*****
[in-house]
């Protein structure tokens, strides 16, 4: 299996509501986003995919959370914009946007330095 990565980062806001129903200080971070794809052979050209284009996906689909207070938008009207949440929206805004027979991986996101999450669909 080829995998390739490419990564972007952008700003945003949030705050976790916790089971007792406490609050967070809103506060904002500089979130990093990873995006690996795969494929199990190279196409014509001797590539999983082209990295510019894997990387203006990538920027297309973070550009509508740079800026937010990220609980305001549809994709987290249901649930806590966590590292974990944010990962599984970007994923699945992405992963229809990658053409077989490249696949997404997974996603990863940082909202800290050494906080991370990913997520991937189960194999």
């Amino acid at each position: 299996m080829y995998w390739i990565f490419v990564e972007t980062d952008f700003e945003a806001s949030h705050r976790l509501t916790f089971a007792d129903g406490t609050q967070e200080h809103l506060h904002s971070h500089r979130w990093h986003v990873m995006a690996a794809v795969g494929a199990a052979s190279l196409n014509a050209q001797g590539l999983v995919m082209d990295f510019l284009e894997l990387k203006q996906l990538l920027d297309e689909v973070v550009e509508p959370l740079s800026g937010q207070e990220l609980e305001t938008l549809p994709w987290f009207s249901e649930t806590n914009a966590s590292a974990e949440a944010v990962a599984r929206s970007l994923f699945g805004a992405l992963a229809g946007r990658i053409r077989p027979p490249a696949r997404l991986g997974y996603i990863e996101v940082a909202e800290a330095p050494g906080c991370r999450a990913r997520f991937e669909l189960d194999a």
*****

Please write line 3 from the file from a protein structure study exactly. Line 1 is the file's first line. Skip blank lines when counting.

């Amino acid at each position: 299996m080829y995998w390739i990565f490419v990564e972007t980062d952008f700003e945003a806001s949030h705050r976790l509501t916790f089971a007792d129903g406490t609050q967070e200080h809103l506060h904002s971070h500089r979130w990093h986003v990873m995006a690996a794809v795969g494929a199990a052979s190279l196409n014509a050209q001797g590539l999983v995919m082209d990295f510019l284009e894997l990387k203006q996906l990538l920027d297309e689909v973070v550009e509508p959370l740079s800026g937010q207070e990220l609980e305001t938008l549809p994709w987290f009207s249901e649930t806590n914009a966590s590292a974990e949440a944010v990962a599984r929206s970007l994923f699945g805004a992405l992963a229809g946007r990658i053409r077989p027979p490249a696949r997404l991986g997974y996603i990863e996101v940082a909202e800290a330095p050494g906080c991370r999450a990913r997520f991937e669909l189960d194999a």